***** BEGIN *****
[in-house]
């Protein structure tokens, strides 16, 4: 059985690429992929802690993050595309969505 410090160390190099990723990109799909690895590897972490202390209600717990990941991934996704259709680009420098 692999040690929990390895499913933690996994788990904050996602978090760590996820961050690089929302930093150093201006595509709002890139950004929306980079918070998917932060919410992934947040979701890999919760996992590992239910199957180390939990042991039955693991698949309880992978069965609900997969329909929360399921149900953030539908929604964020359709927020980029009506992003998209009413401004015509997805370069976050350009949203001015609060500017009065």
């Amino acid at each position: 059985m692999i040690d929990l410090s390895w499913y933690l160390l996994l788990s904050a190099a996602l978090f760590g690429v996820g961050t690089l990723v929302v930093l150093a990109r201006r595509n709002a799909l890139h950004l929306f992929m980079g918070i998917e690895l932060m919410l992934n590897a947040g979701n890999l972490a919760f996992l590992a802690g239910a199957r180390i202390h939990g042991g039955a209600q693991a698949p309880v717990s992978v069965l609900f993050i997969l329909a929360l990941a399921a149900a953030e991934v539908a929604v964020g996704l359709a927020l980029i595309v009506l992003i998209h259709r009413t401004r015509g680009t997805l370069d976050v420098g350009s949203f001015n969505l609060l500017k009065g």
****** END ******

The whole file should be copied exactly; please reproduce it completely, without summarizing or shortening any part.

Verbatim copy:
[in-house]
């Protein structure tokens, strides 16, 4: 059985690429992929802690993050595309969505 410090160390190099990723990109799909690895590897972490202390209600717990990941991934996704259709680009420098 692999040690929990390895499913933690996994788990904050996602978090760590996820961050690089929302930093150093201006595509709002890139950004929306980079918070998917932060919410992934947040979701890999919760996992590992239910199957180390939990042991039955693991698949309880992978069965609900997969329909929360399921149900953030539908929604964020359709927020980029009506992003998209009413401004015509997805370069976050350009949203001015609060500017009065």
């Amino acid at each position: 059985m692999i040690d929990l410090s390895w499913y933690l160390l996994l788990s904050a190099a996602l978090f760590g690429v996820g961050t690089l990723v929302v930093l150093a990109r201006r595509n709002a799909l890139h950004l929306f992929m980079g918070i998917e690895l932060m919410l992934n590897a947040g979701n890999l972490a919760f996992l590992a802690g239910a199957r180390i202390h939990g042991g039955a209600q693991a698949p309880v717990s992978v069965l609900f993050i997969l329909a929360l990941a399921a149900a953030e991934v539908a929604v964020g996704l359709a927020l980029i595309v009506l992003i998209h259709r009413t401004r015509g680009t997805l370069d976050v420098g350009s949203f001015n969505l609060l500017k009065g």